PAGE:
I believe this story speaks to today’s Gospel passage. In it we hear that, “the light came into the world, but people preferred darkness to light, because their works were evil.” We didn’t toilet paper the neighbor’s house when the sun was out because we didn’t want to get caught. We knew that what we were doing was wrong, so we tried to hide in the darkness. Isn’t this the root of deciding what is sinful and what is not? If you are on the internet but you have to keep looking over your shoulder to make sure nobody can see what you’re looking at, chances are you looking at the wrong site. If your parents don’t approve of an outfit because it’s too revealing and immodest so you only wear it when they’re not around, chances are it’s the wrong outfit. If you only live your faith on Sunday’s because you know that’s when you’ll see your priest, but then push your faith to the back burner the other 6 days of the week, chances are you’re not living a life for Christ.

And this, my brothers and sisters, is the ongoing struggle we have with being Christians. Jesus Christ is the light that came into the world to illuminate it. That means that the darkness that we think we’ve been hiding in is no longer actually there. All of your actions…good and bad…can be seen by Him. We can continue to fool ourselves and think that we can live with no accountability, but with Christ that is no longer the truth. We will all one day have to face our Creator in heaven and will have to answer for how we lived our short time on earth. So I’m asking you now…what are you doing with the gift of life that God gave you? If I told you that you are going to die exactly one year from today, how would you start living your life differently? Will you continue to listen to the world that proclaims, “If it feels good do it” and “there is no right or wrong” or will you start giving your life to Christ and His Church. Will you start “living in the light?”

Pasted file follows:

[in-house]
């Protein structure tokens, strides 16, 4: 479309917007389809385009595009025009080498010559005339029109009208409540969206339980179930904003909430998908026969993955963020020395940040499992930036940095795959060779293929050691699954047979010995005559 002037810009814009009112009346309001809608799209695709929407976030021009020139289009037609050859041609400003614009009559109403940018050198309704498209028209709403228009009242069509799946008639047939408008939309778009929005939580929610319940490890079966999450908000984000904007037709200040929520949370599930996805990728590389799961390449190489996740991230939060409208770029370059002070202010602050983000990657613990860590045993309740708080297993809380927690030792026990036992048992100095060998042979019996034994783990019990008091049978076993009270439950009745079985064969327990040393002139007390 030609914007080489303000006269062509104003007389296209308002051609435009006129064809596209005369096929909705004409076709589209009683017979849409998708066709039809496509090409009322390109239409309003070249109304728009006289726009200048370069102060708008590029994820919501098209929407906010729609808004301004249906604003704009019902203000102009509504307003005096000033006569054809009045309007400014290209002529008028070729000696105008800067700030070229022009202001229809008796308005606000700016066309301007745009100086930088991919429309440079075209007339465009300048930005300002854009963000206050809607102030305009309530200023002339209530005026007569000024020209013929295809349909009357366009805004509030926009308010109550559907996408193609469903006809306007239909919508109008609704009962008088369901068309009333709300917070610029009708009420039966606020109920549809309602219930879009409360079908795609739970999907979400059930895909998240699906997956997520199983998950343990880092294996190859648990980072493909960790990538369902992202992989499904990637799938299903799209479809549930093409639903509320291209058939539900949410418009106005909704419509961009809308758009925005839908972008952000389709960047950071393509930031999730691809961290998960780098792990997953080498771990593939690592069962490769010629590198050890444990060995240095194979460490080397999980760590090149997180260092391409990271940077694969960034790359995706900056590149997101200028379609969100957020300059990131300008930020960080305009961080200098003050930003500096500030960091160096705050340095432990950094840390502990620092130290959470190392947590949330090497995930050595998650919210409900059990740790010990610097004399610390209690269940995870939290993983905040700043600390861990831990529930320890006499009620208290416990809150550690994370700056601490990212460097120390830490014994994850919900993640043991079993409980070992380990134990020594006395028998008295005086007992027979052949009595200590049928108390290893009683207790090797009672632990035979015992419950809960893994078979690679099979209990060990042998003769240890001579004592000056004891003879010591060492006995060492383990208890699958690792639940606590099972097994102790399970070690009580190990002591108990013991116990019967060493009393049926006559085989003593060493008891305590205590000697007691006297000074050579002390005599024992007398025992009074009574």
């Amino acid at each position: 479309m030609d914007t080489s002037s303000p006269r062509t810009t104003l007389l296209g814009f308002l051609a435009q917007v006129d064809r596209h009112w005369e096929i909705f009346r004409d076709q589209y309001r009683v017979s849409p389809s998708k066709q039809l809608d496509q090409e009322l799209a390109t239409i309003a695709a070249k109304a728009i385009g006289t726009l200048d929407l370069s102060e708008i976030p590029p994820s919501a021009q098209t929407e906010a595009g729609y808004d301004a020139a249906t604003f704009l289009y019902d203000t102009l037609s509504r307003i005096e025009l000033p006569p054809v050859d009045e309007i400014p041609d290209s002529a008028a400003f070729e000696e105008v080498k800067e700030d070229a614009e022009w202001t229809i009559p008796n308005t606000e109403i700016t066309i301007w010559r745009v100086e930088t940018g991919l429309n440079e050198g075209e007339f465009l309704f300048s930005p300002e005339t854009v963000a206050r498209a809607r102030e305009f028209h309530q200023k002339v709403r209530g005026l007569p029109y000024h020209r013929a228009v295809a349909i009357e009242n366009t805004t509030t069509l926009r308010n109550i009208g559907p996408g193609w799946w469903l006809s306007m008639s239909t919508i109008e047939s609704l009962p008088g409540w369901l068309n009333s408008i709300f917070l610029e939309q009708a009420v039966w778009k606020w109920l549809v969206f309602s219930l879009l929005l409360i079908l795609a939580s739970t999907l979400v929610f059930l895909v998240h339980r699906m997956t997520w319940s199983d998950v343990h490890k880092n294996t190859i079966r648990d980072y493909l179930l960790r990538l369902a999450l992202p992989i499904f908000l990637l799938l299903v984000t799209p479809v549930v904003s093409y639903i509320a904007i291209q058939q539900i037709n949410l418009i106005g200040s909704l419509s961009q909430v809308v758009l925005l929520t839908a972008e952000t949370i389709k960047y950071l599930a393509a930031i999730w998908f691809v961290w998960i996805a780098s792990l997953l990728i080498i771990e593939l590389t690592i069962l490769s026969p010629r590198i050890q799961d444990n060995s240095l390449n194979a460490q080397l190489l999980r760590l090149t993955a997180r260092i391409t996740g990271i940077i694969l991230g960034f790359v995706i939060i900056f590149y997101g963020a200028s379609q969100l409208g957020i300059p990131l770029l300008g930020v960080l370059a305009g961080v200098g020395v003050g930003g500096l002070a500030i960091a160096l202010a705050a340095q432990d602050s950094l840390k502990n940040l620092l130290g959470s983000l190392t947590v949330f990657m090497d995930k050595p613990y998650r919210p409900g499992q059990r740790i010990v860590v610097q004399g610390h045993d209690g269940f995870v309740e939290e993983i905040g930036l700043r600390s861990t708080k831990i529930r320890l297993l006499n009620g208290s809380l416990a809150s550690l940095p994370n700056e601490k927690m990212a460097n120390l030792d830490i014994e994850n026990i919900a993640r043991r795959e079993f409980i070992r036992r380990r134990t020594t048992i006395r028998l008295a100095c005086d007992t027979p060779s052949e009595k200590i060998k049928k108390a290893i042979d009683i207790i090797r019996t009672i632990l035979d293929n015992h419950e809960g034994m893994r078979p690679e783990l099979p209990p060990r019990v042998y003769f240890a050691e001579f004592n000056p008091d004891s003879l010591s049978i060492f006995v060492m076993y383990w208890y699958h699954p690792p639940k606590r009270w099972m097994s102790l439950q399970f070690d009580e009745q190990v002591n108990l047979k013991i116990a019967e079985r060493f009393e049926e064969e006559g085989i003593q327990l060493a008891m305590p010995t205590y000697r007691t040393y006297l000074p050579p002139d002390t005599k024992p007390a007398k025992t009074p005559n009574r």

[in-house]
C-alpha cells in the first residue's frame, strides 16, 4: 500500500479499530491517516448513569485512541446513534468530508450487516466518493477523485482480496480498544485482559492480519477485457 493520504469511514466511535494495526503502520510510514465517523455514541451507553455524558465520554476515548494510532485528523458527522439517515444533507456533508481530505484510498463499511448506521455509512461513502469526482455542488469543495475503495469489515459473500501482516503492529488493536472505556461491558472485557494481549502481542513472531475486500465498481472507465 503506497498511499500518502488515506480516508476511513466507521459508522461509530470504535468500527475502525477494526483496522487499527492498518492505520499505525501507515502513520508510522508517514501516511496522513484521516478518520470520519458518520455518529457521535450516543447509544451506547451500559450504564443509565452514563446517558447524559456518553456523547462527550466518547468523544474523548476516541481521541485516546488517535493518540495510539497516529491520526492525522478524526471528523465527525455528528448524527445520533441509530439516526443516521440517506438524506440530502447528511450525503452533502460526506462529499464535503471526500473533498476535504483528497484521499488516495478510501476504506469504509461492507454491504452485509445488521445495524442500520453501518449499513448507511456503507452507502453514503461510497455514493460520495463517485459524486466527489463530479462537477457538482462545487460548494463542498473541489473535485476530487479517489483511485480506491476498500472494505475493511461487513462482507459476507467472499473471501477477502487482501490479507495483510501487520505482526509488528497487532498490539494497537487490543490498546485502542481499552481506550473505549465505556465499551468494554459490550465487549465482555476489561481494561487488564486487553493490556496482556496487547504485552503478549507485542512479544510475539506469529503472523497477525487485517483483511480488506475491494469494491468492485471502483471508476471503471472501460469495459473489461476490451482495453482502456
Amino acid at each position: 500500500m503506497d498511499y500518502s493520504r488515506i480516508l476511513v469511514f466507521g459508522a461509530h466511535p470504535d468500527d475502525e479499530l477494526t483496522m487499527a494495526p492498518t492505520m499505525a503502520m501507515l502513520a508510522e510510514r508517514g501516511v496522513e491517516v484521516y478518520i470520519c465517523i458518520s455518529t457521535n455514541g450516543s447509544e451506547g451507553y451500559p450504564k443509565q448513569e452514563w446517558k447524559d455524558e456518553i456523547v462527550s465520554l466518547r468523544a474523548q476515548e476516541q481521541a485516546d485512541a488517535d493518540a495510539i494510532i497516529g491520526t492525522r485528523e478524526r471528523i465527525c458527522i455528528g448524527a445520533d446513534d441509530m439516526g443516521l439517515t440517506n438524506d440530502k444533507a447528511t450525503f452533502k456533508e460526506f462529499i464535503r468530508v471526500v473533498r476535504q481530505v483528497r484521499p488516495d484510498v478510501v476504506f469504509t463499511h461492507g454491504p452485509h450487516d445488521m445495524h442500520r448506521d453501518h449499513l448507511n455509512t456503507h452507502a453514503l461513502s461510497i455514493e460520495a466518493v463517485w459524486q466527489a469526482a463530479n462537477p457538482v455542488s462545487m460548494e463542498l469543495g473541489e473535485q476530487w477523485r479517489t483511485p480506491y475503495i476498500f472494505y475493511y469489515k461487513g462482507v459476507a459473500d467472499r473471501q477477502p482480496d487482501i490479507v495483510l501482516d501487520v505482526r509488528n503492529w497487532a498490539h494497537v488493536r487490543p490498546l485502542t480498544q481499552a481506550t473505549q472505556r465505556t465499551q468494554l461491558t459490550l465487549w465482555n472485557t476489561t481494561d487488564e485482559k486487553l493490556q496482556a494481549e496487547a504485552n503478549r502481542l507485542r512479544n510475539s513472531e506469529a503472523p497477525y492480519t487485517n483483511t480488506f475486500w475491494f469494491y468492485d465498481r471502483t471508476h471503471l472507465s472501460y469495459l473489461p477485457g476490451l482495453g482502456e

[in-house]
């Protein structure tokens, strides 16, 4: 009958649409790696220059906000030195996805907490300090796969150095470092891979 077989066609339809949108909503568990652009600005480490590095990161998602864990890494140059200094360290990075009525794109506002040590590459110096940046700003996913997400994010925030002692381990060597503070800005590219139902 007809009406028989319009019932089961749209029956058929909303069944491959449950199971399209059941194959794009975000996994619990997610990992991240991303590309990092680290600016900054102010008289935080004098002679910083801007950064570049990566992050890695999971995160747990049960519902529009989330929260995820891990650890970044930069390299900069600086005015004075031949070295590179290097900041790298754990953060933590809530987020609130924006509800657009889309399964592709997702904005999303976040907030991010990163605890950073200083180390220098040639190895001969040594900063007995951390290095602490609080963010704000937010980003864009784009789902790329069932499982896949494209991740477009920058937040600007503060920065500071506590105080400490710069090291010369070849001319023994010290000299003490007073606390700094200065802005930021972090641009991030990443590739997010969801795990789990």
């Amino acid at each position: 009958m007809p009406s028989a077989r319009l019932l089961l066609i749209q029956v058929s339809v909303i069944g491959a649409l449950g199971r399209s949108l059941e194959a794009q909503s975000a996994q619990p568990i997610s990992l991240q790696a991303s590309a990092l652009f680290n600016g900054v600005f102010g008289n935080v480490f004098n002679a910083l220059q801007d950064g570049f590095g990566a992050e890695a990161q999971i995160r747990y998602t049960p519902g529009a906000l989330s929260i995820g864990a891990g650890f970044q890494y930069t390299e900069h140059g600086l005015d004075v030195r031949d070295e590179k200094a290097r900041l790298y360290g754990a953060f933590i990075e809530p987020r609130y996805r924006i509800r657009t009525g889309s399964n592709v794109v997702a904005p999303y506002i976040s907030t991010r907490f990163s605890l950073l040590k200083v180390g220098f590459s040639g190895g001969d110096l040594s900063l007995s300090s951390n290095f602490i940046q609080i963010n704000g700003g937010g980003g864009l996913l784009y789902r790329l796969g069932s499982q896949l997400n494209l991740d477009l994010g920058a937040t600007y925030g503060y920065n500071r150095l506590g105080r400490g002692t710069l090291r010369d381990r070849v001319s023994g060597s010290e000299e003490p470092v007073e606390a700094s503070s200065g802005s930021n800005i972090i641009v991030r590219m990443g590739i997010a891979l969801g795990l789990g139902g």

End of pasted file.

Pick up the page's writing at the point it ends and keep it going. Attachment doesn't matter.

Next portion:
Many of you are aware of the persecution of Christians currently happening in the Middle East. I was sickened when I saw the news feed of the 21 Egyptian Coptic Christian men who were beheaded this past month by members of ISIS who also videoed the event and posted it on the internet. This is about as pure evil as it comes. Just recently, I read an interview with a Coptic priest named Fr. Anthony from Arlington, VA. He said that for Coptic Christians, “They’re not as shaken by these things as we (Americans) are, because they count every day as a gift from God.” He went on to say that “Their public faith could mean the end of their life.” Fr. Anthony said that the “differences between Egypt and the U.S. are striking and the hardship for Christians in Egypt is difficult for Americans to truly grasp. Faith for the Copts is everything, a life that they’re willing to lose for the sake of their faith.” He explained that, “for us (Americans) you can get by with a Sunday-only faith. They can’t, because every day of their life they see in front of them, the decision to follow Christ does impact the grades they get in school, it impacts which customers will come in their stores. And in some cases, their public faith is met with death.” (“Cross Roads”, Volume 25, Number 20, Feb 22, 2015 pages 3, 8).

These 21 martyrs lived their life in the light…everyday of the week. And in the end, they gave their life for Christ so that they could be with Him in heaven. A family member of one of the martyrs said in an interview, “When we saw the video we were filled with joy. They were like lions, none of them left their faith. We thank God.” I personally couldn’t bring myself to watch the video, but it was reported that the men, right before they were killed, we seen mouthing the words, “Ya Rabbi Yasou” translated, “My Lord Jesus.”

Making a decision to “live in the light” is not always comfortable. But in the words of Pope Benedict XVI, “You were not made for comfort, you were made for greatness.”

Live in the dark or live in the light….the choice is yours…